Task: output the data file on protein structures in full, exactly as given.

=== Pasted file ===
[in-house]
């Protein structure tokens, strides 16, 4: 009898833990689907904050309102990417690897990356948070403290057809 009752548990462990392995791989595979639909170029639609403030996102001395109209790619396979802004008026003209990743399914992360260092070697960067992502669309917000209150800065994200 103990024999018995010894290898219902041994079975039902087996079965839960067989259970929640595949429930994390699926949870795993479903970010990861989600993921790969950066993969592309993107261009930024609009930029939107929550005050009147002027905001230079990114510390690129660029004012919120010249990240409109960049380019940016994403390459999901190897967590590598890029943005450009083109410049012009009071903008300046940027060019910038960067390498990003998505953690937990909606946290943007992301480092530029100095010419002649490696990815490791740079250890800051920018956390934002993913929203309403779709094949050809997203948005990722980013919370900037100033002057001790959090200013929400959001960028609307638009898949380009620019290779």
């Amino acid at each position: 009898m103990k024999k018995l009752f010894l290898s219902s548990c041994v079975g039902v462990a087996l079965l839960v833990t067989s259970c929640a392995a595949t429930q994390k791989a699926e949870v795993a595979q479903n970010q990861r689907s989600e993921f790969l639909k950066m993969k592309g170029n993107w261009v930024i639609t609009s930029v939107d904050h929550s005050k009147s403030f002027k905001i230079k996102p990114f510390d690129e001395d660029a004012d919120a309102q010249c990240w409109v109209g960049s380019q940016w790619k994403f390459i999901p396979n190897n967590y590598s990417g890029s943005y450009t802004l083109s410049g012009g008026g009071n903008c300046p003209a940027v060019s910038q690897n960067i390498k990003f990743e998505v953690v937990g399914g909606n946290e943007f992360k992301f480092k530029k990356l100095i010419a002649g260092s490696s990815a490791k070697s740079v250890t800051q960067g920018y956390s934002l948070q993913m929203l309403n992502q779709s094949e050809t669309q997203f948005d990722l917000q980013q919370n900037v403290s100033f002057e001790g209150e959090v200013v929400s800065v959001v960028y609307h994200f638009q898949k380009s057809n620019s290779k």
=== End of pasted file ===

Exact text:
[in-house]
């Protein structure tokens, strides 16, 4: 009898833990689907904050309102990417690897990356948070403290057809 009752548990462990392995791989595979639909170029639609403030996102001395109209790619396979802004008026003209990743399914992360260092070697960067992502669309917000209150800065994200 103990024999018995010894290898219902041994079975039902087996079965839960067989259970929640595949429930994390699926949870795993479903970010990861989600993921790969950066993969592309993107261009930024609009930029939107929550005050009147002027905001230079990114510390690129660029004012919120010249990240409109960049380019940016994403390459999901190897967590590598890029943005450009083109410049012009009071903008300046940027060019910038960067390498990003998505953690937990909606946290943007992301480092530029100095010419002649490696990815490791740079250890800051920018956390934002993913929203309403779709094949050809997203948005990722980013919370900037100033002057001790959090200013929400959001960028609307638009898949380009620019290779």
């Amino acid at each position: 009898m103990k024999k018995l009752f010894l290898s219902s548990c041994v079975g039902v462990a087996l079965l839960v833990t067989s259970c929640a392995a595949t429930q994390k791989a699926e949870v795993a595979q479903n970010q990861r689907s989600e993921f790969l639909k950066m993969k592309g170029n993107w261009v930024i639609t609009s930029v939107d904050h929550s005050k009147s403030f002027k905001i230079k996102p990114f510390d690129e001395d660029a004012d919120a309102q010249c990240w409109v109209g960049s380019q940016w790619k994403f390459i999901p396979n190897n967590y590598s990417g890029s943005y450009t802004l083109s410049g012009g008026g009071n903008c300046p003209a940027v060019s910038q690897n960067i390498k990003f990743e998505v953690v937990g399914g909606n946290e943007f992360k992301f480092k530029k990356l100095i010419a002649g260092s490696s990815a490791k070697s740079v250890t800051q960067g920018y956390s934002l948070q993913m929203l309403n992502q779709s094949e050809t669309q997203f948005d990722l917000q980013q919370n900037v403290s100033f002057e001790g209150e959090v200013v929400s800065v959001v960028y609307h994200f638009q898949k380009s057809n620019s290779k």